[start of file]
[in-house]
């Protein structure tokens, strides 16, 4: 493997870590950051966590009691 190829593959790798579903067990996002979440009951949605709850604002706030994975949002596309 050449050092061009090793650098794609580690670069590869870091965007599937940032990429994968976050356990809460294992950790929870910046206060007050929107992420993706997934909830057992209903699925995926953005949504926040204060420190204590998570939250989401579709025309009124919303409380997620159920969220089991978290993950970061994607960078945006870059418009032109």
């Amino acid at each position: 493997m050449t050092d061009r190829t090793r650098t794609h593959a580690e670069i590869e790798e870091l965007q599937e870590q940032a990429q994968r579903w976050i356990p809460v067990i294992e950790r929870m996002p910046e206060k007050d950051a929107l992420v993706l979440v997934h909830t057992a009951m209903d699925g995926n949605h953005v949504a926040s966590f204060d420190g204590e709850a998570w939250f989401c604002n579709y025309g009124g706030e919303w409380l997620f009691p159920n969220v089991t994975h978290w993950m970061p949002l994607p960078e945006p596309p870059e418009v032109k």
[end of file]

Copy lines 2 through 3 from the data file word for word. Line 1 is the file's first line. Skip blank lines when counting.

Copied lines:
């Protein structure tokens, strides 16, 4: 493997870590950051966590009691 190829593959790798579903067990996002979440009951949605709850604002706030994975949002596309 050449050092061009090793650098794609580690670069590869870091965007599937940032990429994968976050356990809460294992950790929870910046206060007050929107992420993706997934909830057992209903699925995926953005949504926040204060420190204590998570939250989401579709025309009124919303409380997620159920969220089991978290993950970061994607960078945006870059418009032109």
């Amino acid at each position: 493997m050449t050092d061009r190829t090793r650098t794609h593959a580690e670069i590869e790798e870091l965007q599937e870590q940032a990429q994968r579903w976050i356990p809460v067990i294992e950790r929870m996002p910046e206060k007050d950051a929107l992420v993706l979440v997934h909830t057992a009951m209903d699925g995926n949605h953005v949504a926040s966590f204060d420190g204590e709850a998570w939250f989401c604002n579709y025309g009124g706030e919303w409380l997620f009691p159920n969220v089991t994975h978290w993950m970061p949002l994607p960078e945006p596309p870059e418009v032109k």